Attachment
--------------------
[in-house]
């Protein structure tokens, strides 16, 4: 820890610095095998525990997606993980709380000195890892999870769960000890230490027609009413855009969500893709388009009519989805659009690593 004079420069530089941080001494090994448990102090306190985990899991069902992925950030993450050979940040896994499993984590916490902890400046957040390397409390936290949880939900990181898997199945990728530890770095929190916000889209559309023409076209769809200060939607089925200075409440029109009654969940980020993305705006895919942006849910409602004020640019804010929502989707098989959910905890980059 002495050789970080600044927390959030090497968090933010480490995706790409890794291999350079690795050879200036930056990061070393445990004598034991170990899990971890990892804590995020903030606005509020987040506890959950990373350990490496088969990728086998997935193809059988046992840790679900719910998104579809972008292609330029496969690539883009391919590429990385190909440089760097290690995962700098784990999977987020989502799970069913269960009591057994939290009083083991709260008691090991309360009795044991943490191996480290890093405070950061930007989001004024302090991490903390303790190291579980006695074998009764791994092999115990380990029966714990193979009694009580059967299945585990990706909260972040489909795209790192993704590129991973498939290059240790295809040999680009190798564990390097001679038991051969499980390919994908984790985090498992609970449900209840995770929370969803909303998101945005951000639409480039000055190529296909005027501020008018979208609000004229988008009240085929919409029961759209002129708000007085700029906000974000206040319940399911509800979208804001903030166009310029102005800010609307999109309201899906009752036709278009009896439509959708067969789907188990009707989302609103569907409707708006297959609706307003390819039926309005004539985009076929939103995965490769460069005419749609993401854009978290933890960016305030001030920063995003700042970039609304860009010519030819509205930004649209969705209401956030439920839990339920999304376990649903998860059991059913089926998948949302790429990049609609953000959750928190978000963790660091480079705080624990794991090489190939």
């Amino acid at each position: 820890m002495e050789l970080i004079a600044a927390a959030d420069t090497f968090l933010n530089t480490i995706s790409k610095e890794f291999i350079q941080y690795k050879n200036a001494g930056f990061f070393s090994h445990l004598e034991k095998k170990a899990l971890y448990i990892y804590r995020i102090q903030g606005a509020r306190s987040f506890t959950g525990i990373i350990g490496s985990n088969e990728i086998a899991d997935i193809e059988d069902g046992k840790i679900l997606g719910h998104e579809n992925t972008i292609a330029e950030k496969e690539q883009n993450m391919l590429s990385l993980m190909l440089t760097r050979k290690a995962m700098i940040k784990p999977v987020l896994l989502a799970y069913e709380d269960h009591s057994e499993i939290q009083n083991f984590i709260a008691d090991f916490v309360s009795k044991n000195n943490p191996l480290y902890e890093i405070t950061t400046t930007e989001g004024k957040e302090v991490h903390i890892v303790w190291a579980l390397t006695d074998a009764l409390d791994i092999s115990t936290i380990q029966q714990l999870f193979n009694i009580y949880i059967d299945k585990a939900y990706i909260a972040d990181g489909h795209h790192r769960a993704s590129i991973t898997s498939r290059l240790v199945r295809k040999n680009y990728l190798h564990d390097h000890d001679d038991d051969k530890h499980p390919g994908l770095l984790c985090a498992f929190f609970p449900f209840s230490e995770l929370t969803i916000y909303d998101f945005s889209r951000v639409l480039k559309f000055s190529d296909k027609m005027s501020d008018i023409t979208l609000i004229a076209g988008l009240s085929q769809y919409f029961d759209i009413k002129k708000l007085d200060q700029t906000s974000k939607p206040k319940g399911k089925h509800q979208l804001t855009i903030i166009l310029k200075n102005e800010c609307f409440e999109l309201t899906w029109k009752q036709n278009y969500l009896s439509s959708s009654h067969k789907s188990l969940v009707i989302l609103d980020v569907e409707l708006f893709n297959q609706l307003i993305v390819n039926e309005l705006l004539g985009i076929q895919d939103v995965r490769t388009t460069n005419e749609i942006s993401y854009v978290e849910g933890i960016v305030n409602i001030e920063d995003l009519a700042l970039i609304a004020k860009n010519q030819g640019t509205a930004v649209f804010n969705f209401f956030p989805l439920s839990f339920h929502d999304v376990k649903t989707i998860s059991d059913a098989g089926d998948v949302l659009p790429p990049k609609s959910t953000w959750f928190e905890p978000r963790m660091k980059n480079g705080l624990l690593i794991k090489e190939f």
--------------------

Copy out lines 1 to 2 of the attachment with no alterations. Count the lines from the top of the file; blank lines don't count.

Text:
[in-house]
């Protein structure tokens, strides 16, 4: 820890610095095998525990997606993980709380000195890892999870769960000890230490027609009413855009969500893709388009009519989805659009690593 004079420069530089941080001494090994448990102090306190985990899991069902992925950030993450050979940040896994499993984590916490902890400046957040390397409390936290949880939900990181898997199945990728530890770095929190916000889209559309023409076209769809200060939607089925200075409440029109009654969940980020993305705006895919942006849910409602004020640019804010929502989707098989959910905890980059 002495050789970080600044927390959030090497968090933010480490995706790409890794291999350079690795050879200036930056990061070393445990004598034991170990899990971890990892804590995020903030606005509020987040506890959950990373350990490496088969990728086998997935193809059988046992840790679900719910998104579809972008292609330029496969690539883009391919590429990385190909440089760097290690995962700098784990999977987020989502799970069913269960009591057994939290009083083991709260008691090991309360009795044991943490191996480290890093405070950061930007989001004024302090991490903390303790190291579980006695074998009764791994092999115990380990029966714990193979009694009580059967299945585990990706909260972040489909795209790192993704590129991973498939290059240790295809040999680009190798564990390097001679038991051969499980390919994908984790985090498992609970449900209840995770929370969803909303998101945005951000639409480039000055190529296909005027501020008018979208609000004229988008009240085929919409029961759209002129708000007085700029906000974000206040319940399911509800979208804001903030166009310029102005800010609307999109309201899906009752036709278009009896439509959708067969789907188990009707989302609103569907409707708006297959609706307003390819039926309005004539985009076929939103995965490769460069005419749609993401854009978290933890960016305030001030920063995003700042970039609304860009010519030819509205930004649209969705209401956030439920839990339920999304376990649903998860059991059913089926998948949302790429990049609609953000959750928190978000963790660091480079705080624990794991090489190939």